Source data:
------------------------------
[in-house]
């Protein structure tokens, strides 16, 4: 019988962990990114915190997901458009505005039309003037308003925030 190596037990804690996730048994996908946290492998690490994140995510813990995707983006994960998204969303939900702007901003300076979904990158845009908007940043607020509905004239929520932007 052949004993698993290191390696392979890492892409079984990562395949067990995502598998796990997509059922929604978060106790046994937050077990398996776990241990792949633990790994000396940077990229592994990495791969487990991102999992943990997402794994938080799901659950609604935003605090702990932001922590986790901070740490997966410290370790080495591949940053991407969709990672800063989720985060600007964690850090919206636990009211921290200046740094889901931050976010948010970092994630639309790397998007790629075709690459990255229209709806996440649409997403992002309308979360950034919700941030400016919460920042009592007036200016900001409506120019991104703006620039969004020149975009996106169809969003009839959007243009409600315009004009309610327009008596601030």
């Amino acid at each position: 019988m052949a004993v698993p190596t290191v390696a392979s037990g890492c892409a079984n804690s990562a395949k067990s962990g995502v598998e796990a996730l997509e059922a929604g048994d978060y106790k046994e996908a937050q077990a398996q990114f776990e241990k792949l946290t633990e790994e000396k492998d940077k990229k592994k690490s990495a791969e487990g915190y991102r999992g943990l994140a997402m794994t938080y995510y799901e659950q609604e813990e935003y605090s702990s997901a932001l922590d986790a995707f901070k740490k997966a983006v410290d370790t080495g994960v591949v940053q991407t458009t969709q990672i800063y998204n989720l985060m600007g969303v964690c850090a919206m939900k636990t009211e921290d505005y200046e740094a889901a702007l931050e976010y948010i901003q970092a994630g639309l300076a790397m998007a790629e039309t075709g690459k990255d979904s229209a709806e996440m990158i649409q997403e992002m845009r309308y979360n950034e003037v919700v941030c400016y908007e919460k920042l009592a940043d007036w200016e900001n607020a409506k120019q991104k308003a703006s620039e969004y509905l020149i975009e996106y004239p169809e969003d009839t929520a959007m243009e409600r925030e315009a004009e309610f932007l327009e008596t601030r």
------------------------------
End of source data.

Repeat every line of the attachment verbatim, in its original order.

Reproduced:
[in-house]
């Protein structure tokens, strides 16, 4: 019988962990990114915190997901458009505005039309003037308003925030 190596037990804690996730048994996908946290492998690490994140995510813990995707983006994960998204969303939900702007901003300076979904990158845009908007940043607020509905004239929520932007 052949004993698993290191390696392979890492892409079984990562395949067990995502598998796990997509059922929604978060106790046994937050077990398996776990241990792949633990790994000396940077990229592994990495791969487990991102999992943990997402794994938080799901659950609604935003605090702990932001922590986790901070740490997966410290370790080495591949940053991407969709990672800063989720985060600007964690850090919206636990009211921290200046740094889901931050976010948010970092994630639309790397998007790629075709690459990255229209709806996440649409997403992002309308979360950034919700941030400016919460920042009592007036200016900001409506120019991104703006620039969004020149975009996106169809969003009839959007243009409600315009004009309610327009008596601030």
């Amino acid at each position: 019988m052949a004993v698993p190596t290191v390696a392979s037990g890492c892409a079984n804690s990562a395949k067990s962990g995502v598998e796990a996730l997509e059922a929604g048994d978060y106790k046994e996908a937050q077990a398996q990114f776990e241990k792949l946290t633990e790994e000396k492998d940077k990229k592994k690490s990495a791969e487990g915190y991102r999992g943990l994140a997402m794994t938080y995510y799901e659950q609604e813990e935003y605090s702990s997901a932001l922590d986790a995707f901070k740490k997966a983006v410290d370790t080495g994960v591949v940053q991407t458009t969709q990672i800063y998204n989720l985060m600007g969303v964690c850090a919206m939900k636990t009211e921290d505005y200046e740094a889901a702007l931050e976010y948010i901003q970092a994630g639309l300076a790397m998007a790629e039309t075709g690459k990255d979904s229209a709806e996440m990158i649409q997403e992002m845009r309308y979360n950034e003037v919700v941030c400016y908007e919460k920042l009592a940043d007036w200016e900001n607020a409506k120019q991104k308003a703006s620039e969004y509905l020149i975009e996106y004239p169809e969003d009839t929520a959007m243009e409600r925030e315009a004009e309610f932007l327009e008596t601030r």